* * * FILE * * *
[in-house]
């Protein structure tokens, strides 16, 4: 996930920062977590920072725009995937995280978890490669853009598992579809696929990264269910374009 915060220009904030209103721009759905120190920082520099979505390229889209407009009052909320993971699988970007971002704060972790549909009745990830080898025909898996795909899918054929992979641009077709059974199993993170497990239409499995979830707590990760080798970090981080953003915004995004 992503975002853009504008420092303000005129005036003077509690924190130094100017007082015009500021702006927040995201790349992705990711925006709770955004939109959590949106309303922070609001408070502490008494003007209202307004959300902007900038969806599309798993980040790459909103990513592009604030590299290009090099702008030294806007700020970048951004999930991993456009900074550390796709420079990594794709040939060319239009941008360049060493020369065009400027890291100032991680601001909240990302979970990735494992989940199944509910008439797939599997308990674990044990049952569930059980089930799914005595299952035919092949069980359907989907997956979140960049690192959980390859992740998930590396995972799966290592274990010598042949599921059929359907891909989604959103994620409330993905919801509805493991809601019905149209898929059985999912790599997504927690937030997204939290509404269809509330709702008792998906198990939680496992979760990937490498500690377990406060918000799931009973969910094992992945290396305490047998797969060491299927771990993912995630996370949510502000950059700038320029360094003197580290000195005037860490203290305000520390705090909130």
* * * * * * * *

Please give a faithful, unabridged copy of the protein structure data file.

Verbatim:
[in-house]
């Protein structure tokens, strides 16, 4: 996930920062977590920072725009995937995280978890490669853009598992579809696929990264269910374009 915060220009904030209103721009759905120190920082520099979505390229889209407009009052909320993971699988970007971002704060972790549909009745990830080898025909898996795909899918054929992979641009077709059974199993993170497990239409499995979830707590990760080798970090981080953003915004995004 992503975002853009504008420092303000005129005036003077509690924190130094100017007082015009500021702006927040995201790349992705990711925006709770955004939109959590949106309303922070609001408070502490008494003007209202307004959300902007900038969806599309798993980040790459909103990513592009604030590299290009090099702008030294806007700020970048951004999930991993456009900074550390796709420079990594794709040939060319239009941008360049060493020369065009400027890291100032991680601001909240990302979970990735494992989940199944509910008439797939599997308990674990044990049952569930059980089930799914005595299952035919092949069980359907989907997956979140960049690192959980390859992740998930590396995972799966290592274990010598042949599921059929359907891909989604959103994620409330993905919801509805493991809601019905149209898929059985999912790599997504927690937030997204939290509404269809509330709702008792998906198990939680496992979760990937490498500690377990406060918000799931009973969910094992992945290396305490047998797969060491299927771990993912995630996370949510502000950059700038320029360094003197580290000195005037860490203290305000520390705090909130």